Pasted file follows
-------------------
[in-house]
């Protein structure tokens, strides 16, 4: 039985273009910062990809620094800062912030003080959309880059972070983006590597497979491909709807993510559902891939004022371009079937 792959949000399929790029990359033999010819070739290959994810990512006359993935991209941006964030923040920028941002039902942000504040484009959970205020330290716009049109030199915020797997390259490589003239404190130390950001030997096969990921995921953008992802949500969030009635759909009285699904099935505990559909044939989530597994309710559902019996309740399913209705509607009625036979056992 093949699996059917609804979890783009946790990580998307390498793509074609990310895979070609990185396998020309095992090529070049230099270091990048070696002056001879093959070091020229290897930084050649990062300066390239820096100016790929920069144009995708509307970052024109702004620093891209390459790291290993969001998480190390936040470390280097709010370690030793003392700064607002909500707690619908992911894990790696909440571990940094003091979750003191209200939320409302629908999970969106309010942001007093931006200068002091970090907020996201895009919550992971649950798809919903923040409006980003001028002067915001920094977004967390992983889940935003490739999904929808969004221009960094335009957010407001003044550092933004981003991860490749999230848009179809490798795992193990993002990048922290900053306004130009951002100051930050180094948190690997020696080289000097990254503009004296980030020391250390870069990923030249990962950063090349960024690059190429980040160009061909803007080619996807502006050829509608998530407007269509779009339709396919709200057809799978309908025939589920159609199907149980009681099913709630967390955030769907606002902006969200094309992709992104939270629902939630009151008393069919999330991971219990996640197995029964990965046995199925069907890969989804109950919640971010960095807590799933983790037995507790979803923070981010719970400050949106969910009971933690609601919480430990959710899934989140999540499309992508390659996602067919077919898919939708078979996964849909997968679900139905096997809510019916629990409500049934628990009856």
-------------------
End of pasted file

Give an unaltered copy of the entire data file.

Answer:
[in-house]
């Protein structure tokens, strides 16, 4: 039985273009910062990809620094800062912030003080959309880059972070983006590597497979491909709807993510559902891939004022371009079937 792959949000399929790029990359033999010819070739290959994810990512006359993935991209941006964030923040920028941002039902942000504040484009959970205020330290716009049109030199915020797997390259490589003239404190130390950001030997096969990921995921953008992802949500969030009635759909009285699904099935505990559909044939989530597994309710559902019996309740399913209705509607009625036979056992 093949699996059917609804979890783009946790990580998307390498793509074609990310895979070609990185396998020309095992090529070049230099270091990048070696002056001879093959070091020229290897930084050649990062300066390239820096100016790929920069144009995708509307970052024109702004620093891209390459790291290993969001998480190390936040470390280097709010370690030793003392700064607002909500707690619908992911894990790696909440571990940094003091979750003191209200939320409302629908999970969106309010942001007093931006200068002091970090907020996201895009919550992971649950798809919903923040409006980003001028002067915001920094977004967390992983889940935003490739999904929808969004221009960094335009957010407001003044550092933004981003991860490749999230848009179809490798795992193990993002990048922290900053306004130009951002100051930050180094948190690997020696080289000097990254503009004296980030020391250390870069990923030249990962950063090349960024690059190429980040160009061909803007080619996807502006050829509608998530407007269509779009339709396919709200057809799978309908025939589920159609199907149980009681099913709630967390955030769907606002902006969200094309992709992104939270629902939630009151008393069919999330991971219990996640197995029964990965046995199925069907890969989804109950919640971010960095807590799933983790037995507790979803923070981010719970400050949106969910009971933690609601919480430990959710899934989140999540499309992508390659996602067919077919898919939708078979996964849909997968679900139905096997809510019916629990409500049934628990009856």